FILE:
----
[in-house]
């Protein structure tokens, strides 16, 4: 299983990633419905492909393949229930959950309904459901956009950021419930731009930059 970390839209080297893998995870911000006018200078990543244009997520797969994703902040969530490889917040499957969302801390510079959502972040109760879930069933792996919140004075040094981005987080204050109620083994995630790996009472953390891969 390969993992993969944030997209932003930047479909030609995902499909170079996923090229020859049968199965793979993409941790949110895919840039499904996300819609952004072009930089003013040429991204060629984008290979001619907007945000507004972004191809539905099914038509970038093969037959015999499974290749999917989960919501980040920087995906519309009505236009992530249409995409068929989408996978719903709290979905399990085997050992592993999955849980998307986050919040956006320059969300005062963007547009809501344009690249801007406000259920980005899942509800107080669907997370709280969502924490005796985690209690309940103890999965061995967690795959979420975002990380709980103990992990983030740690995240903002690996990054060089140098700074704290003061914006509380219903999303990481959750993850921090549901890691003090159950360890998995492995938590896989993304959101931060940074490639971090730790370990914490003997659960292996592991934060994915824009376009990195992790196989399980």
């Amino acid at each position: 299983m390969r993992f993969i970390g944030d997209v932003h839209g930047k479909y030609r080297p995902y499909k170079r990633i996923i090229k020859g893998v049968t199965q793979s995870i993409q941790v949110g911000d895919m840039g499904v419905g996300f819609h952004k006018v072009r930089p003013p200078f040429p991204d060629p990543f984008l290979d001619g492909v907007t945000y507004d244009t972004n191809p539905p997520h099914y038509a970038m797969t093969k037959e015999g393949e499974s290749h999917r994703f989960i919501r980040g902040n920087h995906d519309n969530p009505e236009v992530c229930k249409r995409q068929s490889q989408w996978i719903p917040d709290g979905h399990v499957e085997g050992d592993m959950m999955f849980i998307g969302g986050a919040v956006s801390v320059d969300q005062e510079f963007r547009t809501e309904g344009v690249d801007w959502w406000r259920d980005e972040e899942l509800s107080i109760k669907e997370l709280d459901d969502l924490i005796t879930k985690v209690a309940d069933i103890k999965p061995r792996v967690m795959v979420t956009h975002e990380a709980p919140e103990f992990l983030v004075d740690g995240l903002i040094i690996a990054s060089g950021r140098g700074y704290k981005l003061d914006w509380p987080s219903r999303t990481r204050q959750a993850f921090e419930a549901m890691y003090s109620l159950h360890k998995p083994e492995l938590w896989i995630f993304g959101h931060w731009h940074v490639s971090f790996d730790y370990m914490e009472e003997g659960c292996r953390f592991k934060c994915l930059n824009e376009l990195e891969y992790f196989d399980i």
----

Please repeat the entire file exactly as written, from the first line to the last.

[in-house]
């Protein structure tokens, strides 16, 4: 299983990633419905492909393949229930959950309904459901956009950021419930731009930059 970390839209080297893998995870911000006018200078990543244009997520797969994703902040969530490889917040499957969302801390510079959502972040109760879930069933792996919140004075040094981005987080204050109620083994995630790996009472953390891969 390969993992993969944030997209932003930047479909030609995902499909170079996923090229020859049968199965793979993409941790949110895919840039499904996300819609952004072009930089003013040429991204060629984008290979001619907007945000507004972004191809539905099914038509970038093969037959015999499974290749999917989960919501980040920087995906519309009505236009992530249409995409068929989408996978719903709290979905399990085997050992592993999955849980998307986050919040956006320059969300005062963007547009809501344009690249801007406000259920980005899942509800107080669907997370709280969502924490005796985690209690309940103890999965061995967690795959979420975002990380709980103990992990983030740690995240903002690996990054060089140098700074704290003061914006509380219903999303990481959750993850921090549901890691003090159950360890998995492995938590896989993304959101931060940074490639971090730790370990914490003997659960292996592991934060994915824009376009990195992790196989399980």
């Amino acid at each position: 299983m390969r993992f993969i970390g944030d997209v932003h839209g930047k479909y030609r080297p995902y499909k170079r990633i996923i090229k020859g893998v049968t199965q793979s995870i993409q941790v949110g911000d895919m840039g499904v419905g996300f819609h952004k006018v072009r930089p003013p200078f040429p991204d060629p990543f984008l290979d001619g492909v907007t945000y507004d244009t972004n191809p539905p997520h099914y038509a970038m797969t093969k037959e015999g393949e499974s290749h999917r994703f989960i919501r980040g902040n920087h995906d519309n969530p009505e236009v992530c229930k249409r995409q068929s490889q989408w996978i719903p917040d709290g979905h399990v499957e085997g050992d592993m959950m999955f849980i998307g969302g986050a919040v956006s801390v320059d969300q005062e510079f963007r547009t809501e309904g344009v690249d801007w959502w406000r259920d980005e972040e899942l509800s107080i109760k669907e997370l709280d459901d969502l924490i005796t879930k985690v209690a309940d069933i103890k999965p061995r792996v967690m795959v979420t956009h975002e990380a709980p919140e103990f992990l983030v004075d740690g995240l903002i040094i690996a990054s060089g950021r140098g700074y704290k981005l003061d914006w509380p987080s219903r999303t990481r204050q959750a993850f921090e419930a549901m890691y003090s109620l159950h360890k998995p083994e492995l938590w896989i995630f993304g959101h931060w731009h940074v490639s971090f790996d730790y370990m914490e009472e003997g659960c292996r953390f592991k934060c994915l930059n824009e376009l990195e891969y992790f196989d399980i």